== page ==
The City of Durham and environmental interests have come to a meeting of the minds on the contentious Jordan Lake rules, according to Environment North Carolina Elizabeth Ouzts.
"We feel pretty good," she said.
Ouzts (right) said Friday afternoon that the two sides have agreed on a compromise version of the "Restore Water Quality in Jordan Reservoir" bill due for hearing in the state House Judiciary I committee on Monday.
City Councilman Mike Woodard said Thursday that the two sides had been "working a deal late into the evening" Wednesday, but final language had not been decided at that point.
"Apparently everybody was eager to put something together," he said.
The compromise advances the timeline for implementing some measures to reduce pollution going into the lake from already developed property
"It's not ideal, but we can live with it," Ouzts said.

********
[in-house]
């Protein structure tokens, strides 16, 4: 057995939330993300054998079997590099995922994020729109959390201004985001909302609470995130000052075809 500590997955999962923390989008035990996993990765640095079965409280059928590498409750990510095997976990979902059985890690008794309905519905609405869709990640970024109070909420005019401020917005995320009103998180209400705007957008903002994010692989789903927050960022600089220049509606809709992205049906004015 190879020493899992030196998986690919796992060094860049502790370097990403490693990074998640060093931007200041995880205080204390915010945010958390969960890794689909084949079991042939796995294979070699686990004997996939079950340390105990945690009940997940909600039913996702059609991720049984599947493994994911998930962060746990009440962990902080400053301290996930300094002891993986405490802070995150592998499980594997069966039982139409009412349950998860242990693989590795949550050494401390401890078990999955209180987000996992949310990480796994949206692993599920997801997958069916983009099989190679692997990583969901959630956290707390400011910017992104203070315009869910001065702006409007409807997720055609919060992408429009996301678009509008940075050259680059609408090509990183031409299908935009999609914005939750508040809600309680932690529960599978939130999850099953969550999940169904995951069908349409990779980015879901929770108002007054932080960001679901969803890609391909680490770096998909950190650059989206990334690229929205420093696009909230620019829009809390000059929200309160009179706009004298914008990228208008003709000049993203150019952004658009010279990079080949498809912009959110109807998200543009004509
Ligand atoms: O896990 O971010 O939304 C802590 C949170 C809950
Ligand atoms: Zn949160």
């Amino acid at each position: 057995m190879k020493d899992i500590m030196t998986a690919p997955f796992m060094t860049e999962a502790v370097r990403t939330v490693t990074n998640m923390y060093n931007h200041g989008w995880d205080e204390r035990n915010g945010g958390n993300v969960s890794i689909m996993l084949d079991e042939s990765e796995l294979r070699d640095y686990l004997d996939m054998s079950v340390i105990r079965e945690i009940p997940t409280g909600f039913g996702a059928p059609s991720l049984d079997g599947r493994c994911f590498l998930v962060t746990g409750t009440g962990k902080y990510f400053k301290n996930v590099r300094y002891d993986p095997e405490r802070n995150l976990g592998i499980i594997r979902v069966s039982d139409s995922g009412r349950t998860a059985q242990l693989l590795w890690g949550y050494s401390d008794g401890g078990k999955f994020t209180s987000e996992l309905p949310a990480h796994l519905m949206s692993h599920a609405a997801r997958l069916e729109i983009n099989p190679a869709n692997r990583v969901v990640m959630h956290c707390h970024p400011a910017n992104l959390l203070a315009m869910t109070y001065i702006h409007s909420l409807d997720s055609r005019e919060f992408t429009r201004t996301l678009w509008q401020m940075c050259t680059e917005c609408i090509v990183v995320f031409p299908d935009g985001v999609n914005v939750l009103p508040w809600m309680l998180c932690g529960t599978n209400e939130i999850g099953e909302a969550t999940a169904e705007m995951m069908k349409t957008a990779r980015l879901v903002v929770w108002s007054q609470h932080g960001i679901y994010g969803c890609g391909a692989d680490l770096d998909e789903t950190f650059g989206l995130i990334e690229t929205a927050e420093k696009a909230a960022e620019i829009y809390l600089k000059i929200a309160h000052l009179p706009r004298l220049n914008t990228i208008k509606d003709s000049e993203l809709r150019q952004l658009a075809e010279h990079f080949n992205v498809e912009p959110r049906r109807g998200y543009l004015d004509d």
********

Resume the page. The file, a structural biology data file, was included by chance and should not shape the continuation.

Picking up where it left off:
The compromise also maintains a high reduction requirement for the lake's Upper New Hope arm, its most polluted section; and removes restrictions on the state Environmental Management Commission's authority regarding the lake cleanup.
On Tuesday, the House environment committee had voted to advance the bill "without prejudice" to the judiciary committee. The bill it advanced was itself a revised version of a committee substitute for a bill called "Disapprove Jordan Rules."
The Jordan Lake Rules is a set of 12 proposed regulations meant to reduce nitrogen and phosphorus going into the reservoir, which supplies drinking water for about 450,000 residents of Wake and Chatham counties.
Durham had opposed the "existing development rule," which would have required installing new stormwater controls at taxpayers' expense. The city estimated the cost at around $570 million over several decades.